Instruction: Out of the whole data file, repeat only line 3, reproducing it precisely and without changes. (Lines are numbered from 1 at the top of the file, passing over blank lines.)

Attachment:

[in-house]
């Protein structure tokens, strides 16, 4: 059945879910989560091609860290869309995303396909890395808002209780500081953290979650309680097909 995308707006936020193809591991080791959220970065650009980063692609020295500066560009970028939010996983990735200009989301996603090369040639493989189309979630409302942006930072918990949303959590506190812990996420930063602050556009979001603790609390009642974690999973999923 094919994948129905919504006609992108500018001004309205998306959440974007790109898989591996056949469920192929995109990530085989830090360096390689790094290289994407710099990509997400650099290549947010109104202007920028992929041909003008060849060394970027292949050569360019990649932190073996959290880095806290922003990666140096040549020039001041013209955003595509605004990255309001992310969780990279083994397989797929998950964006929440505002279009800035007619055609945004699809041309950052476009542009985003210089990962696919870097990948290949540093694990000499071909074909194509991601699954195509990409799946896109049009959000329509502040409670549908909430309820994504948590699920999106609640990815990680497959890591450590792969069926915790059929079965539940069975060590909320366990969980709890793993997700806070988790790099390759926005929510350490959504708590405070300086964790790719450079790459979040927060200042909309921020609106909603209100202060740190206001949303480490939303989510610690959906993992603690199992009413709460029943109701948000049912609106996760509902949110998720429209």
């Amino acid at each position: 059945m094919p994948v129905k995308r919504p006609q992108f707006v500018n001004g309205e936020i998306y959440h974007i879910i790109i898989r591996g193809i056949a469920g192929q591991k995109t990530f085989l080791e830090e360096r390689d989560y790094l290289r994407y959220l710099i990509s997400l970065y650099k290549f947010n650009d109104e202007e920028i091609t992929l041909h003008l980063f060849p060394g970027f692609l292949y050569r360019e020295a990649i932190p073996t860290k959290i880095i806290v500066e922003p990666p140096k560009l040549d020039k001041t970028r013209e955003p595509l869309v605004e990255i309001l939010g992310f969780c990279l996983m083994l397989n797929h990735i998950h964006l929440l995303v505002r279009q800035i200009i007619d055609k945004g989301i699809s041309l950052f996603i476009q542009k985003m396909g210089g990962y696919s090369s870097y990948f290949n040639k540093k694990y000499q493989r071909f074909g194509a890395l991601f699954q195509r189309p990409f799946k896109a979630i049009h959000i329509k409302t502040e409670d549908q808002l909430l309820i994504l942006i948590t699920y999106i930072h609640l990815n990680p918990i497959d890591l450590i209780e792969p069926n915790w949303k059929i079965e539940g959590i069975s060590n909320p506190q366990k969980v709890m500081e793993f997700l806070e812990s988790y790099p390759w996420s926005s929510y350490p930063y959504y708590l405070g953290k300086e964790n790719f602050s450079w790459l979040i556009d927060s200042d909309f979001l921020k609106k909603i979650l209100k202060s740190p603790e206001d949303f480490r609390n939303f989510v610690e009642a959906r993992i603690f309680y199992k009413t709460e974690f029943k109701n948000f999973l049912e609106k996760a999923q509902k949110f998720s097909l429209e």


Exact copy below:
């Amino acid at each position: 059945m094919p994948v129905k995308r919504p006609q992108f707006v500018n001004g309205e936020i998306y959440h974007i879910i790109i898989r591996g193809i056949a469920g192929q591991k995109t990530f085989l080791e830090e360096r390689d989560y790094l290289r994407y959220l710099i990509s997400l970065y650099k290549f947010n650009d109104e202007e920028i091609t992929l041909h003008l980063f060849p060394g970027f692609l292949y050569r360019e020295a990649i932190p073996t860290k959290i880095i806290v500066e922003p990666p140096k560009l040549d020039k001041t970028r013209e955003p595509l869309v605004e990255i309001l939010g992310f969780c990279l996983m083994l397989n797929h990735i998950h964006l929440l995303v505002r279009q800035i200009i007619d055609k945004g989301i699809s041309l950052f996603i476009q542009k985003m396909g210089g990962y696919s090369s870097y990948f290949n040639k540093k694990y000499q493989r071909f074909g194509a890395l991601f699954q195509r189309p990409f799946k896109a979630i049009h959000i329509k409302t502040e409670d549908q808002l909430l309820i994504l942006i948590t699920y999106i930072h609640l990815n990680p918990i497959d890591l450590i209780e792969p069926n915790w949303k059929i079965e539940g959590i069975s060590n909320p506190q366990k969980v709890m500081e793993f997700l806070e812990s988790y790099p390759w996420s926005s929510y350490p930063y959504y708590l405070g953290k300086e964790n790719f602050s450079w790459l979040i556009d927060s200042d909309f979001l921020k609106k909603i979650l209100k202060s740190p603790e206001d949303f480490r609390n939303f989510v610690e009642a959906r993992i603690f309680y199992k009413t709460e974690f029943k109701n948000f999973l049912e609106k996760a999923q509902k949110f998720s097909l429209e």